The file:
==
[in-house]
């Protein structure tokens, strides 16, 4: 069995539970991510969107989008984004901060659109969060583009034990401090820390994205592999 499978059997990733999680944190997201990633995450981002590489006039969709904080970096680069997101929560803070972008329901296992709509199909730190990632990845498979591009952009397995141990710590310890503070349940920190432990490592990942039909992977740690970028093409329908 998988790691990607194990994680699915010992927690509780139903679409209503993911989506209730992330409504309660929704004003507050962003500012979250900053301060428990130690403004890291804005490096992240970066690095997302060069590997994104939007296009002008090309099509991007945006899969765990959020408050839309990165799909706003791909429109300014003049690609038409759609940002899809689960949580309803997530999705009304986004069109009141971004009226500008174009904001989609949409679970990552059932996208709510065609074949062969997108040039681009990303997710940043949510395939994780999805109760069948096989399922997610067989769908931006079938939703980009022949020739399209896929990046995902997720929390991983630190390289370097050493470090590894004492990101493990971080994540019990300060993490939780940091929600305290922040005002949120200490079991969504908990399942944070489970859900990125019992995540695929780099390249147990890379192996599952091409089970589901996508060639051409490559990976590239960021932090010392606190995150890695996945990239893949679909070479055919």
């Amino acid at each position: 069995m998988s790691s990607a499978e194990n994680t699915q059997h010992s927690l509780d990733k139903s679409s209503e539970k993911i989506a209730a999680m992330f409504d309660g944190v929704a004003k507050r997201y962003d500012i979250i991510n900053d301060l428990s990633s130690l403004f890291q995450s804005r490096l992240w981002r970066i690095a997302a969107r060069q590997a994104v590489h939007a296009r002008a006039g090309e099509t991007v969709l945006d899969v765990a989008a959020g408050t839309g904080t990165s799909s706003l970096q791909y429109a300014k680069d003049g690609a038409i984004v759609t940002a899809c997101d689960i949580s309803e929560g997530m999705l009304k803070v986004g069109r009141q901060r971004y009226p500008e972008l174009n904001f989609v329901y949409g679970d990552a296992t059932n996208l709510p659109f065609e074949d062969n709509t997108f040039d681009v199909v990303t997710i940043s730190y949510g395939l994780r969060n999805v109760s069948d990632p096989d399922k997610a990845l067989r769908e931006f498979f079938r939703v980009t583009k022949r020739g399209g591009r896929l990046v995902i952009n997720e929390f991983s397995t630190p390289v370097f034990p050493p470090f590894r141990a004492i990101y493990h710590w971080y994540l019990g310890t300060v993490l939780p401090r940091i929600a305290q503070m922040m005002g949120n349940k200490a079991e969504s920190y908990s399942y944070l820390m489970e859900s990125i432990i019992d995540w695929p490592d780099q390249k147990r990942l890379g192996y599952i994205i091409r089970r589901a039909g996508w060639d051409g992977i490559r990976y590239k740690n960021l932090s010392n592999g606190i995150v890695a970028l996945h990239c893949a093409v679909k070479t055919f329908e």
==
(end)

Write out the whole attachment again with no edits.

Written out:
[in-house]
């Protein structure tokens, strides 16, 4: 069995539970991510969107989008984004901060659109969060583009034990401090820390994205592999 499978059997990733999680944190997201990633995450981002590489006039969709904080970096680069997101929560803070972008329901296992709509199909730190990632990845498979591009952009397995141990710590310890503070349940920190432990490592990942039909992977740690970028093409329908 998988790691990607194990994680699915010992927690509780139903679409209503993911989506209730992330409504309660929704004003507050962003500012979250900053301060428990130690403004890291804005490096992240970066690095997302060069590997994104939007296009002008090309099509991007945006899969765990959020408050839309990165799909706003791909429109300014003049690609038409759609940002899809689960949580309803997530999705009304986004069109009141971004009226500008174009904001989609949409679970990552059932996208709510065609074949062969997108040039681009990303997710940043949510395939994780999805109760069948096989399922997610067989769908931006079938939703980009022949020739399209896929990046995902997720929390991983630190390289370097050493470090590894004492990101493990971080994540019990300060993490939780940091929600305290922040005002949120200490079991969504908990399942944070489970859900990125019992995540695929780099390249147990890379192996599952091409089970589901996508060639051409490559990976590239960021932090010392606190995150890695996945990239893949679909070479055919």
């Amino acid at each position: 069995m998988s790691s990607a499978e194990n994680t699915q059997h010992s927690l509780d990733k139903s679409s209503e539970k993911i989506a209730a999680m992330f409504d309660g944190v929704a004003k507050r997201y962003d500012i979250i991510n900053d301060l428990s990633s130690l403004f890291q995450s804005r490096l992240w981002r970066i690095a997302a969107r060069q590997a994104v590489h939007a296009r002008a006039g090309e099509t991007v969709l945006d899969v765990a989008a959020g408050t839309g904080t990165s799909s706003l970096q791909y429109a300014k680069d003049g690609a038409i984004v759609t940002a899809c997101d689960i949580s309803e929560g997530m999705l009304k803070v986004g069109r009141q901060r971004y009226p500008e972008l174009n904001f989609v329901y949409g679970d990552a296992t059932n996208l709510p659109f065609e074949d062969n709509t997108f040039d681009v199909v990303t997710i940043s730190y949510g395939l994780r969060n999805v109760s069948d990632p096989d399922k997610a990845l067989r769908e931006f498979f079938r939703v980009t583009k022949r020739g399209g591009r896929l990046v995902i952009n997720e929390f991983s397995t630190p390289v370097f034990p050493p470090f590894r141990a004492i990101y493990h710590w971080y994540l019990g310890t300060v993490l939780p401090r940091i929600a305290q503070m922040m005002g949120n349940k200490a079991e969504s920190y908990s399942y944070l820390m489970e859900s990125i432990i019992d995540w695929p490592d780099q390249k147990r990942l890379g192996y599952i994205i091409r089970r589901a039909g996508w060639d051409g992977i490559r990976y590239k740690n960021l932090s010392n592999g606190i995150v890695a970028l996945h990239c893949a093409v679909k070479t055919f329908e």